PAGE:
hal elrod be prepared not paranoid

403: How to be Prepared, Not Paranoid

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“I don’t prepare so I lay awake at night worrying about stuff, I prepare so that I can sleep well at night knowing that I’ve prepared.”

Jon Vroman

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I know this is a departure from topics I normally address on the podcast, but I hope you’ll listen and take this episode seriously, as well as read this email for more details and resources. I took the time to record this for you from a place of moral obligation. 

I don’t know if you’re aware, but we are experiencing a severe, unprecedented global supply chain crisis, and I’ve been researching and considering what this could mean for all of us. Specifically, there is a realistic possibility that we could experience food shortages in the relatively near future (this fall/winter). I’m talking about grocery stores and restaurants not being able to get food, and thus each of us having to rely on our own supply for an unknown length of time. 

After experiencing relatively minor food shortages when the pandemic hit (think empty grocery shelves and no toilet paper), and more extreme shortages here in Texas last winter during what was known as the “snow-pocalypse” (it was very difficult to find any meat at grocery stores), and now paying close attention to the current supply chains (I have friends in related industries who have confirmed it’s even worse than we’re being told), I encourage all of us to get at least a 30 day supply of food. Although being prepared for longer (2-6 months) wouldn’t hurt. 

As for what food to buy, if you Google “emergency food” you’ll get a bunch of unhealthy 25-year shelf life foods that are loaded with preservatives. But if you value eating healthy, I recommend simply ordering organic rice & beans, as well as mung beans that you can sprout (Google how to do that) – so that you can have “living” food that is also high in protein (7 grams of protein per 1 ounce). None of those are very expensive, even the organic stuff. I get all of the above on either Amazon or FoodToLive.com. 

As for meat, I recommend stocking up now and if you can afford it, getting a deep freezer to store it in. My wife and I found a used one on Craigslist and also use it to freeze a good amount of organic vegetables. We also got a backup generator to power our fridge and freezer, in case we lose power like we did last winter in Texas, for 5 consecutive days.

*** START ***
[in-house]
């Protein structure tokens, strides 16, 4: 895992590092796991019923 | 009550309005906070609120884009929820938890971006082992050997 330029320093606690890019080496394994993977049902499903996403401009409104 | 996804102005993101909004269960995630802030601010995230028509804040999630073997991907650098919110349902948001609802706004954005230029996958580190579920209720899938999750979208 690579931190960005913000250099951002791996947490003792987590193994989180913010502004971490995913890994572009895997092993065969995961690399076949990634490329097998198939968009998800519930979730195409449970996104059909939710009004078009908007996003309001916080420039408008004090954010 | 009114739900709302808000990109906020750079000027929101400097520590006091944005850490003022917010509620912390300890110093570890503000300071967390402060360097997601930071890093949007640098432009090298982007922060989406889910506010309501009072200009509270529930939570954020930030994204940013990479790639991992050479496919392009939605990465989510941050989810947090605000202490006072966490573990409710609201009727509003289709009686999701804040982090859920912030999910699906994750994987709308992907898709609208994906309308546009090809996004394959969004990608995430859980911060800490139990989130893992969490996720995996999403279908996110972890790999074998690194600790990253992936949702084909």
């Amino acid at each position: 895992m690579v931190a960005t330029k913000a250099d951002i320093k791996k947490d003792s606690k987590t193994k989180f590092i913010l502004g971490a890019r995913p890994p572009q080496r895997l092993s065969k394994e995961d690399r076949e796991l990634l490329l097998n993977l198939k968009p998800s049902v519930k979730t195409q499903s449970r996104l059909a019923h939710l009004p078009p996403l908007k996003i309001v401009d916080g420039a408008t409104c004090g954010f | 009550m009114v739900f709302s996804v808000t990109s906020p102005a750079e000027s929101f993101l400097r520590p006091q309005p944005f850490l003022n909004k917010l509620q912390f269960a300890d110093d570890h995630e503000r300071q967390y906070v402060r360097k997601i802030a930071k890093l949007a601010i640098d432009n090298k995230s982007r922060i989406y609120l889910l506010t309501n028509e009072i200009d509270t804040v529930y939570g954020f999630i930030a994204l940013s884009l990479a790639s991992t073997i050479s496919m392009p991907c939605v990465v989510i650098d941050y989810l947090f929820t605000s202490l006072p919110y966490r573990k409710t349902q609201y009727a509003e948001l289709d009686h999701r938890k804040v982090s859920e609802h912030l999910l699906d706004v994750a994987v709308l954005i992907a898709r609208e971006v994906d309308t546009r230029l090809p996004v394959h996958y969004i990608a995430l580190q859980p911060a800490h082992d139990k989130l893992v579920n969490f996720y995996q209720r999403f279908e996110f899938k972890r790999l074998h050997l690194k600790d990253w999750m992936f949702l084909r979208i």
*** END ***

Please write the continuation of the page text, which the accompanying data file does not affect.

If you want more variety, you might also consider buckwheat, oatmeal, nuts, freeze-dried fruits, and canned foods. Also, if you live in an area that experiences frozen pipes or power outages, stock up on bottled water and/or get a water filtration system like a Berkey filter (last year we also lost running water for 5 days). 

To be clear: I’m not advocating hoarding or panic buying. Consider that if we each buy a little bit more now, while supply chains are still in tact, and stock up on what we might need in an emergency situation, then if we reach an emergency situation, those who prepared in advance don’t have to go to the store and take food off of the shelves from those who weren’t prepared.

And BTW, I’m certainly not trying to scare you. That’s not my intention here. Preparation isn’t about becoming paranoid. Quite the opposite. It’s about knowing that you’ll be ready for whatever comes, rather than worrying about what might be. 

In this short episode, I explain what I’ve been doing to plan ahead, including actionable steps you can take and resources you can use to be prepared. Hopefully our supply chains get figured out, but I’d rather us all be safe than sorry/hungry. 🙏🏼❤

KEY TAKEAWAYS

  • The two mantras I live by–and why I don’t see any value in sustained fear.
  • Why we may experience unprecedented food shortages this winter.
  • The longest-lasting, most affordable, healthiest food you can buy that isn’t loaded with preservatives.
  • The benefits of eating living food. 
  • Why I’m not advocating hoarding or panic buying–and how to help people who aren’t as well-prepped as you.

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